Your example is fundamentally flawed.
A library is merely a collection of books. When you say “Libraries are necessary for an educated society” what you’re really saying is “Collections of books are important.”
What you’re saying is: “Collections of books are important and therefore the people’s right to have books shall not be infringed.”
You’re saying: “Books (thing 1) are needed for an educated society, therefore, the right to keep and read books (also thing 1) shall not be infringed.”
Collections of books (libraries) and the books themselves are the same thing.
It’s equivalent to saying, “Cattle herds are necessary for the food supply so therefore the people’s right to keep and eat cows shall not be infringed.”
One doesn’t cause or justify the other because they are both the same thing.
The 2nd Amendment does not say, “Guns in private hands are necessary for the safety of the country, therefore the right to keep and bear arms shall not be infringed.”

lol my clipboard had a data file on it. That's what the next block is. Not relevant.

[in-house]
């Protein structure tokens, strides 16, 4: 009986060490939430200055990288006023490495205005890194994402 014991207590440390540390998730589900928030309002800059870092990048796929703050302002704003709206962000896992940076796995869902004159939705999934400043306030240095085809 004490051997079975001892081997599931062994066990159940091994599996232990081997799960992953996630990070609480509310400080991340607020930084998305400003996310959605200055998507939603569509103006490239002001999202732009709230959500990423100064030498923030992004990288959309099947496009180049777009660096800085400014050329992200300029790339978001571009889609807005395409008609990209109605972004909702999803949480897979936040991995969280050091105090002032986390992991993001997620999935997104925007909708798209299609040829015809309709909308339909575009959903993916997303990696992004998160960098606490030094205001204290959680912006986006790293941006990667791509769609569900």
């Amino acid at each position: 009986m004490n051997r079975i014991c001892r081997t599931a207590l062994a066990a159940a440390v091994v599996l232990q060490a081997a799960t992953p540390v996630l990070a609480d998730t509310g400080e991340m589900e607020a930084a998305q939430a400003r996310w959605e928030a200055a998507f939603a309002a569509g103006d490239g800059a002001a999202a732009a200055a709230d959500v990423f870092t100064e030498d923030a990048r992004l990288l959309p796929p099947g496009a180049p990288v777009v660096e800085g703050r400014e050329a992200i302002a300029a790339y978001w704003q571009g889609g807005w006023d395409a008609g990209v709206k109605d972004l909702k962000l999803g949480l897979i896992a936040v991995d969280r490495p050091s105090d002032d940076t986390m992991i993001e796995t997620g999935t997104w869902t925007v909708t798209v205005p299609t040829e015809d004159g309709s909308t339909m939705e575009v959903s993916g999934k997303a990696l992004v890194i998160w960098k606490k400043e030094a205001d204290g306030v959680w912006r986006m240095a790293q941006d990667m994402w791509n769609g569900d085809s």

You wish it did but it doesn’t.
No, it says that a well-regulated Militia is necessary for the safety of the country.
There is no equivalence in two clauses in the Second Amendment. The need for a well-regulated militia for the security of the country (thing 1) is a completely different thing from the right to keep and bear arms (thing 2).
The 2nd Amendment says that thing 2, the right to keep and bear arms, is needed in order to have thing 1, a well-regulated militia. And in 1791 that was true.
It is no longer true. Thing 2, the right to keep and bear arms, is no longer in any way necessary for thing 1, maintaining a well-regulated militia.
If the Constitution were to say “Trains are vital to the nation (thing 1) so therefore the right of the people to mine and sell coal (thing 2) shall not be infringed” then when locomotives powered by coal ceased to exist that protection for coal mining would be as obsolete as the protection for the right to keep and bear arms is now.